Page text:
You have a cottage or camp because you want to go back to—if not necessarily live off—the land. Drink, swim, and fish in clean water. Breathe fresh air. Commune with Bambi. So why do you drive up there and back every weekend in a three-tonne, gas-swilling, emissions-spewing truck? Can you enjoy the environmental benefits of cottage life without driving a Grand-Large Hypocrite V8? Maybe.
Let’s face it—you need to take a lot of people, pets, and paraphernalia up there. And back. And there ain’t no subway from Leaside to Lake of Bays. But there are some strategies you can follow to at least partially reduce the environmental footprint of your commute to cottageland.
About carbon monoxide and saving fuel:
Few, if any, industries have done more in the past 30 years to reduce the environmental impact of their products than the car industry. Modern cars burn fuel so completely that the three pollutants the federal government controls and Ontario’s Drive Clean program tests—hydrocarbons (HC), carbon monoxide (CO), and oxides of nitrogen (NOx)—have been almost completely eliminated from automotive exhaust. It is literally true that in some urban areas, the exhaust coming out of a car’s tailpipe is cleaner than the air going into the engine.
Granted, you wouldn’t want to wrap your lips around the exhaust pipe, but the answer to Los Angeles’s smog problems might well be to have people drive around in modern cars and vacuum up all the crud. It’s those 30-year-old cars out there that never rust which do disproportionately greater damage. But it isn’t the pollutants per se that now appear to be the main concern. Carbon dioxide (CO²)—which some might say is hardly a pollutant, since it is a vital component of our very breath—is also the so-called greenhouse gas, which, as now seems incontrovertible, is contributing to global warming.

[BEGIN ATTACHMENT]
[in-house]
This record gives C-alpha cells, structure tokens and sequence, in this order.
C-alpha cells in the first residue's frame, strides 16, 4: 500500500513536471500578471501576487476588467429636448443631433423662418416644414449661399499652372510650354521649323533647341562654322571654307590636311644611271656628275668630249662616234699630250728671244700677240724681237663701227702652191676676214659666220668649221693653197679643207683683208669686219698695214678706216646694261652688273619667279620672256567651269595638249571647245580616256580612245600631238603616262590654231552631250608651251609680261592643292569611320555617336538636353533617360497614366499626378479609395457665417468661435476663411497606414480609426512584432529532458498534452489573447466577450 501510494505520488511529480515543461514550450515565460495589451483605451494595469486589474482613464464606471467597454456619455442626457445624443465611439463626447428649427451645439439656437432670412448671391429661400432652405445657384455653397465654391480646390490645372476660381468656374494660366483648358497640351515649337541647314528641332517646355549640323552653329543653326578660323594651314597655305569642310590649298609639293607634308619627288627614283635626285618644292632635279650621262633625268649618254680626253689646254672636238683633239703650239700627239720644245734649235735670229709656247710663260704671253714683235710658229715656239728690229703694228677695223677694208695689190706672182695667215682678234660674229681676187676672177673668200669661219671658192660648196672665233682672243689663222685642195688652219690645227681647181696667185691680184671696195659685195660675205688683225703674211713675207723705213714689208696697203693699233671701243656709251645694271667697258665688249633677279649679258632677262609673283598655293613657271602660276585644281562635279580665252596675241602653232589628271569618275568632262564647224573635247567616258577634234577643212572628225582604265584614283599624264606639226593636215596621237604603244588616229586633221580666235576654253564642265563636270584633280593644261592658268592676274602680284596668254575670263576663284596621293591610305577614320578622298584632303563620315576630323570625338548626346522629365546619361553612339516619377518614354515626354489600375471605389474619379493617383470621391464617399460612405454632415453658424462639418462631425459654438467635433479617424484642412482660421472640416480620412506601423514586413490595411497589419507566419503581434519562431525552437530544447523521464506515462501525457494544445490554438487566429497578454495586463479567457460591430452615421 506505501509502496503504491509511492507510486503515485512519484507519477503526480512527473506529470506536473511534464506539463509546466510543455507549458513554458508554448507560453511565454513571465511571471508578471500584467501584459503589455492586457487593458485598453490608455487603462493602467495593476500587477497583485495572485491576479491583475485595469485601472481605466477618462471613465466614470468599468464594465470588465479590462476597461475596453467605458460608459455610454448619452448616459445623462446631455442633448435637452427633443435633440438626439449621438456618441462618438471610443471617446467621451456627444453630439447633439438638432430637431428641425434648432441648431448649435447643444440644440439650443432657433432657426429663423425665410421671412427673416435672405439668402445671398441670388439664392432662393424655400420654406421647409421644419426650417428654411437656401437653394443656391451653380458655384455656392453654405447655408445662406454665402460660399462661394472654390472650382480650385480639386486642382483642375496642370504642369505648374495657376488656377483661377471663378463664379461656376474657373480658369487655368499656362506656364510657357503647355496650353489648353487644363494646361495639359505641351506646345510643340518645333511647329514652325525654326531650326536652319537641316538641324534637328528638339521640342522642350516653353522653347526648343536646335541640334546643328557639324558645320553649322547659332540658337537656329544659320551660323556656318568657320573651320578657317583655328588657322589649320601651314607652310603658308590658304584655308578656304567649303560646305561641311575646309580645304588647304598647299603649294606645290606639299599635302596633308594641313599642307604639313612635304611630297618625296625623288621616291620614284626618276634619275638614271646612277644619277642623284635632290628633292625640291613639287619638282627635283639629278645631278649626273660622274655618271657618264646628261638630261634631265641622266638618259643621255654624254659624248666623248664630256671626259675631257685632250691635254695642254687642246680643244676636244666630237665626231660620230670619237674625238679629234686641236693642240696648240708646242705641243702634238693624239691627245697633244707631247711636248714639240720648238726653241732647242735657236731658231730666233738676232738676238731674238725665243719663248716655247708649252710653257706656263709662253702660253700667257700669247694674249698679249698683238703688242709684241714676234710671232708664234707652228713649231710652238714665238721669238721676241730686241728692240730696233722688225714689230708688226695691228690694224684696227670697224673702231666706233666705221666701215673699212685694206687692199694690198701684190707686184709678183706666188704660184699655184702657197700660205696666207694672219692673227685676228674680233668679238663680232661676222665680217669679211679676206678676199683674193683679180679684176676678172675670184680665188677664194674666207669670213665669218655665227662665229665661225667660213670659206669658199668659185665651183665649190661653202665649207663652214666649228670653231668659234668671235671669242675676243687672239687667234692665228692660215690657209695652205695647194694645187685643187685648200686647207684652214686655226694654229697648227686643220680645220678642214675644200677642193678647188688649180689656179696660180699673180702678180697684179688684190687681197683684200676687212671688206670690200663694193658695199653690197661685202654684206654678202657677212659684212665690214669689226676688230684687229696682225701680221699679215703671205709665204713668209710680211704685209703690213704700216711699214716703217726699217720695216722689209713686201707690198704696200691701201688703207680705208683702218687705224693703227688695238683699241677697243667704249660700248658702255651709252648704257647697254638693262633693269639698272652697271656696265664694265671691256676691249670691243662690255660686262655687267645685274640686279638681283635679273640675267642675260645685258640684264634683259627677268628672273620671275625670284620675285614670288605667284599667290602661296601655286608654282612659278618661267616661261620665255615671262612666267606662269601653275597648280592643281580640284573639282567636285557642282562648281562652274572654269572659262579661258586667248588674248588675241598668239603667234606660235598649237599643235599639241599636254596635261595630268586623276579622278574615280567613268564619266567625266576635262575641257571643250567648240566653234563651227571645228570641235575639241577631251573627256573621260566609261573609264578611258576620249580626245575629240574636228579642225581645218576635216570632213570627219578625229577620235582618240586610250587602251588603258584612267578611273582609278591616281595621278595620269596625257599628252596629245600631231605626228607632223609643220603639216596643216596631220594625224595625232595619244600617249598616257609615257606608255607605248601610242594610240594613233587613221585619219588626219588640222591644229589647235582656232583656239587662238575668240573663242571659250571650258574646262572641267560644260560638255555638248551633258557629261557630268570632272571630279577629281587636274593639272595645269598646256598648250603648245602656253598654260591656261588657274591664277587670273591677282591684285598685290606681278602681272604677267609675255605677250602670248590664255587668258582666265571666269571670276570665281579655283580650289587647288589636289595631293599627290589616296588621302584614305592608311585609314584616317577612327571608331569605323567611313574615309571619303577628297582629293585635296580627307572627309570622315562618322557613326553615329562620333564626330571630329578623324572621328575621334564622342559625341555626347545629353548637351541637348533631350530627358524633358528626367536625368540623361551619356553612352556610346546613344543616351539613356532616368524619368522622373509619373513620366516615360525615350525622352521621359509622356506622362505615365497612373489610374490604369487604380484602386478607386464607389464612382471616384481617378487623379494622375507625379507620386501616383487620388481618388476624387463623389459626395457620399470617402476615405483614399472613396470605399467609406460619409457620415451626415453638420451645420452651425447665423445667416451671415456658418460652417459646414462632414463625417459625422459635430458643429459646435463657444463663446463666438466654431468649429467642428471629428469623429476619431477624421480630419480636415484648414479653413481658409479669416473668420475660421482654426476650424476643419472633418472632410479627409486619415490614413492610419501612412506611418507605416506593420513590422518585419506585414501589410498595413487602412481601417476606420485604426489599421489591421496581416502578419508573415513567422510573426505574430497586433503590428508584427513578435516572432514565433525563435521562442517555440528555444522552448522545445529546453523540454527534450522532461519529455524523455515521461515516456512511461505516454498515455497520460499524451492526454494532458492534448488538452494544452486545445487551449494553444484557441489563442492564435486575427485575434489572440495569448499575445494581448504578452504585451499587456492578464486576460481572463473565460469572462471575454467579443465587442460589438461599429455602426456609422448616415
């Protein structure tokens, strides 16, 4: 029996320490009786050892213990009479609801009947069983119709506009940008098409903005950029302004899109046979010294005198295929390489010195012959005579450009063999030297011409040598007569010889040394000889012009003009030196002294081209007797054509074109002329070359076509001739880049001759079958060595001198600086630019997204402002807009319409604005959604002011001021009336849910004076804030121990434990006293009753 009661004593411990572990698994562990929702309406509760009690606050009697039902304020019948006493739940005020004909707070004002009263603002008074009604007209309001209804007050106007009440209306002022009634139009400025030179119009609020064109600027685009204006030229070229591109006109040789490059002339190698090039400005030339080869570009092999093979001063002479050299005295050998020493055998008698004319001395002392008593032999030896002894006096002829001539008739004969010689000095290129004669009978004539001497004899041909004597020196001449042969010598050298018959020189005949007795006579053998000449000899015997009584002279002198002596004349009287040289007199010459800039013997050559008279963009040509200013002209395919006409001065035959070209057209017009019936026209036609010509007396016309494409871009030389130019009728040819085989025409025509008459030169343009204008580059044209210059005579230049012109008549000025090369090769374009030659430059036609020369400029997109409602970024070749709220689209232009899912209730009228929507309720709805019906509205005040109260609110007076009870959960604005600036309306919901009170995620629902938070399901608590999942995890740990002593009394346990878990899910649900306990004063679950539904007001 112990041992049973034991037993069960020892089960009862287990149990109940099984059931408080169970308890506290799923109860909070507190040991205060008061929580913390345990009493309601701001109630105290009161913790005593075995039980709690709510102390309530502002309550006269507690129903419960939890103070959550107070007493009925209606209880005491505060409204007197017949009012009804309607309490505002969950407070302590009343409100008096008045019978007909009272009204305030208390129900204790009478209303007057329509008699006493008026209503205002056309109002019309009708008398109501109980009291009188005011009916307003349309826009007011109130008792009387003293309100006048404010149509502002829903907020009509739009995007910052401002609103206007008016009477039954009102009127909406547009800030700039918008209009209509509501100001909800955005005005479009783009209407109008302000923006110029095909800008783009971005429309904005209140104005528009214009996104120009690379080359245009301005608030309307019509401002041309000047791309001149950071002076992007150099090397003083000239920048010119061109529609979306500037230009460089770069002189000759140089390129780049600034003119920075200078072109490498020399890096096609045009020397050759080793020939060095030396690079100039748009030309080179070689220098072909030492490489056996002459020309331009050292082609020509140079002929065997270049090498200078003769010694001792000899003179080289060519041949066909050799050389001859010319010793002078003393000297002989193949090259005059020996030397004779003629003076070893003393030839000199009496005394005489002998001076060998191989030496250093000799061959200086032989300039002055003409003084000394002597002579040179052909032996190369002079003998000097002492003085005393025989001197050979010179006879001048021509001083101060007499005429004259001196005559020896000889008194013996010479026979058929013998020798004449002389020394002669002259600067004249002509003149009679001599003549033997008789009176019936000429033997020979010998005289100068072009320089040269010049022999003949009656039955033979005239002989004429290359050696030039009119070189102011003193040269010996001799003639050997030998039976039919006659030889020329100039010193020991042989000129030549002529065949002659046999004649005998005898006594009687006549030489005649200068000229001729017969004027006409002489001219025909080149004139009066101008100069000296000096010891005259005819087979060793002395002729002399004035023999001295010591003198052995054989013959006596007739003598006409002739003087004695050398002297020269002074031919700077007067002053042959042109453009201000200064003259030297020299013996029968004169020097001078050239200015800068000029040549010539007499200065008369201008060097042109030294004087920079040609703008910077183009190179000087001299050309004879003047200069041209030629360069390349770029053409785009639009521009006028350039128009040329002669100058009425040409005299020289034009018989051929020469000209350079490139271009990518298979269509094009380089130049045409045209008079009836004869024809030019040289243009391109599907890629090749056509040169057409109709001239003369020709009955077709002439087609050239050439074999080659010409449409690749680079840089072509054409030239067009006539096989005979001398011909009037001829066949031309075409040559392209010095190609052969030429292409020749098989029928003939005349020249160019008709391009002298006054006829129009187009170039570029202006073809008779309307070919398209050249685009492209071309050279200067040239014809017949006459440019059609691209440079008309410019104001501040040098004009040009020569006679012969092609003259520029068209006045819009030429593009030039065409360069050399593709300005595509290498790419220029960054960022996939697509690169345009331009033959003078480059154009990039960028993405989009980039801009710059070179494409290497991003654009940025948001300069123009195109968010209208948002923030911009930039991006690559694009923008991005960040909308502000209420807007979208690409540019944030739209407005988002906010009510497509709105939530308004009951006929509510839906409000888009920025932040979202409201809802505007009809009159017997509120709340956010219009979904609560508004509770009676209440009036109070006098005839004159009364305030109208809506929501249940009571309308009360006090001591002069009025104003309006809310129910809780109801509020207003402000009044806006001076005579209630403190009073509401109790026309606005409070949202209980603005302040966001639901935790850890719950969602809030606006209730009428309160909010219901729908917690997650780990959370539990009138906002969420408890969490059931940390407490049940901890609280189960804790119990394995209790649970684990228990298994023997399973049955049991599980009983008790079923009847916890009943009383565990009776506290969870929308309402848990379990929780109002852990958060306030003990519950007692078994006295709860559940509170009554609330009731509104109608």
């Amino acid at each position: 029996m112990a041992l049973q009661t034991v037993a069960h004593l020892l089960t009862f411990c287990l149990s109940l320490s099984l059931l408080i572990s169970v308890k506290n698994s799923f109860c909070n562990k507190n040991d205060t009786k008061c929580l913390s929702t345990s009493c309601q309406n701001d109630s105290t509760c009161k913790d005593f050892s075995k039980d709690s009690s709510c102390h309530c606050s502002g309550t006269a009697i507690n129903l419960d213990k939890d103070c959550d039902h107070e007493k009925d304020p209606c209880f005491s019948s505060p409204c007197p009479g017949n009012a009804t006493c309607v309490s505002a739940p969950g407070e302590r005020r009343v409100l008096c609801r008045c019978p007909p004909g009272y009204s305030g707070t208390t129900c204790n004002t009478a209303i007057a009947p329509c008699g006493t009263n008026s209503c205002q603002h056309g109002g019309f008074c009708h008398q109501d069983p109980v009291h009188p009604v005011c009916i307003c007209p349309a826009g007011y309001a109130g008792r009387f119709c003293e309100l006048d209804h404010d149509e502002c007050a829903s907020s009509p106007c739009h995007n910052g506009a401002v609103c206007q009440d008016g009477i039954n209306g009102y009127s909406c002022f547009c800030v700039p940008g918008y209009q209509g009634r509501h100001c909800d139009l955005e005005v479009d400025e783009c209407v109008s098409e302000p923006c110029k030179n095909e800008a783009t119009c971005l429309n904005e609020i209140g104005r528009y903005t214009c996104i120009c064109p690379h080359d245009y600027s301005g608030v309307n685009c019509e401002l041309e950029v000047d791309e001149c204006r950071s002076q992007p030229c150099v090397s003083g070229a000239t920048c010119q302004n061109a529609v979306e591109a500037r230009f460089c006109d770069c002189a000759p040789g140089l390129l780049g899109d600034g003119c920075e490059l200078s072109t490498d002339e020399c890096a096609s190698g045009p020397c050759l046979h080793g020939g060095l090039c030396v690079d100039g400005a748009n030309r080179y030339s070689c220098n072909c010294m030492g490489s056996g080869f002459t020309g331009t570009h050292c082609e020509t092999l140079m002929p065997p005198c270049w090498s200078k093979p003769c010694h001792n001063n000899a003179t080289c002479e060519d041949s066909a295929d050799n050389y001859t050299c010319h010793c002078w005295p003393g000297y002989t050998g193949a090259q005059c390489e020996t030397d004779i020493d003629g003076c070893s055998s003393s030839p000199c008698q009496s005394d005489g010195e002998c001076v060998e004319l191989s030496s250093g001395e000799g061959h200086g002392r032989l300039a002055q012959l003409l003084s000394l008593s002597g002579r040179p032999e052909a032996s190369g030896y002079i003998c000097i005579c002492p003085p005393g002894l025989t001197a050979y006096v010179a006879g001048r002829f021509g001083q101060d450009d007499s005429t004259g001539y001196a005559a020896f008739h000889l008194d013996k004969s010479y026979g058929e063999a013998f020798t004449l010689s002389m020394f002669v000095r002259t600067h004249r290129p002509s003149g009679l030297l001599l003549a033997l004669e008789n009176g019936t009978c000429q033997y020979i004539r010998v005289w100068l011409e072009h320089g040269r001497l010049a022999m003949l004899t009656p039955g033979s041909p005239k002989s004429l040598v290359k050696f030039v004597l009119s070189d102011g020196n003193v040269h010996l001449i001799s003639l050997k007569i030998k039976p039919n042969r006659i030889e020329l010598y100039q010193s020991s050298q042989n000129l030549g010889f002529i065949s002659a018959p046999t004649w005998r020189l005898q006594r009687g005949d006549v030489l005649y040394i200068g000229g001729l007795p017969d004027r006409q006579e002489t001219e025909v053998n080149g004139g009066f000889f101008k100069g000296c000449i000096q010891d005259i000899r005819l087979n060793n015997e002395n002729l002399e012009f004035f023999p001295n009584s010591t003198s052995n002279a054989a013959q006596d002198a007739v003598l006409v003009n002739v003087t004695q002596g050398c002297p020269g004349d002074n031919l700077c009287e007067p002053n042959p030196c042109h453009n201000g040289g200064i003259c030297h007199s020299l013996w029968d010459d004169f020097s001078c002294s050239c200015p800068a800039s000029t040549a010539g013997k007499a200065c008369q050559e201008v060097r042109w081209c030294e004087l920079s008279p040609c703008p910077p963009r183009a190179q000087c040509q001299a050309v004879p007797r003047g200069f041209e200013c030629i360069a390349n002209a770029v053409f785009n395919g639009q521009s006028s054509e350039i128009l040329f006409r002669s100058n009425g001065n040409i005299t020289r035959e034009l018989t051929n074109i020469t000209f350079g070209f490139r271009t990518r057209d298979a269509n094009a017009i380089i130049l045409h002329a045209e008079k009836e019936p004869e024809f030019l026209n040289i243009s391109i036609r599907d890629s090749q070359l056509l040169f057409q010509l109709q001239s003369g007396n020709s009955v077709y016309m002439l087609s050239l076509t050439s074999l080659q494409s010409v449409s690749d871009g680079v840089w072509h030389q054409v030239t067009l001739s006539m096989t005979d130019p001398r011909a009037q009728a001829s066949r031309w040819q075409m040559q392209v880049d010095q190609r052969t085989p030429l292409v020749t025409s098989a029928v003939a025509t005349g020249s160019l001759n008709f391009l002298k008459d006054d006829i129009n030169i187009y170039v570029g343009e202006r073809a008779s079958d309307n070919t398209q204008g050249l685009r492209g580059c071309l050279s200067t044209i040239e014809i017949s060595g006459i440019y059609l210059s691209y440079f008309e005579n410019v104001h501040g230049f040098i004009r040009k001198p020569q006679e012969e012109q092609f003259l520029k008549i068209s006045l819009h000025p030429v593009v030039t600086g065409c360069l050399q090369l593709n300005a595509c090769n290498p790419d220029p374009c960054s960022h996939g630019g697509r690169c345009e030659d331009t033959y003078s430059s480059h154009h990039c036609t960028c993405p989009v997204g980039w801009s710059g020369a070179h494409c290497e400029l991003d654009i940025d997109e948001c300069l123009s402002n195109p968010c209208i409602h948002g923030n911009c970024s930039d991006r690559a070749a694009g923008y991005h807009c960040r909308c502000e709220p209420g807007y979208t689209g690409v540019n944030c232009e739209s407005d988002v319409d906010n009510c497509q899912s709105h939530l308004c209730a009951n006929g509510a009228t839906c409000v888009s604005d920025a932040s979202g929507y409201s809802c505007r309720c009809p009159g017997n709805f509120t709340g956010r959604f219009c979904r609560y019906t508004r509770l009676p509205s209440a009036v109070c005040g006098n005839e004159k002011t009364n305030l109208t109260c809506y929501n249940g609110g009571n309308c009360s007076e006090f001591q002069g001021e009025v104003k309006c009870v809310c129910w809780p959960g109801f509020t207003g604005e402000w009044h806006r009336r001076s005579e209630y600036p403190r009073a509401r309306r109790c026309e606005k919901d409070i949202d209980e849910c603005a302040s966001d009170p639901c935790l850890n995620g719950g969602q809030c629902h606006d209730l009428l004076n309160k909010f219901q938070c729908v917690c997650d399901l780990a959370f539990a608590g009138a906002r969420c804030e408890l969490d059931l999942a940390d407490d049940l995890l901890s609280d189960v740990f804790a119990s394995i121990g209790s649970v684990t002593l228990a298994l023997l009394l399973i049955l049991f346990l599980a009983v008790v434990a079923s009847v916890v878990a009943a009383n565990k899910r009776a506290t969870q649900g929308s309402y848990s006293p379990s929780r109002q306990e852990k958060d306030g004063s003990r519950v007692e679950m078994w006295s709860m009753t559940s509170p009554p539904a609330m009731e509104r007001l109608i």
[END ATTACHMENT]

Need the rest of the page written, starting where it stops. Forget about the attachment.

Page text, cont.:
Environment Canada has estimated that cars and light trucks contribute somewhere around 12 per cent of the country’s total CO² emissions. So even if we all stopped driving altogether, the problem wouldn’t automatically go away. Still, we can all do our bit, right? If you’re not part of the solution…
There currently is no regulation of CO² exhaust emissions in North America, although Europe has begun controlling them. Then again, Europeans pay about twice what we do for fuel, and their fleet is nearly twice as fuel-efficient as ours. Anybody see a connection there, hmmm?
Reducing carbon dioxide emissions is simple—use less fuel. And the easiest way to do that is to simply tax fuel even more than it is now.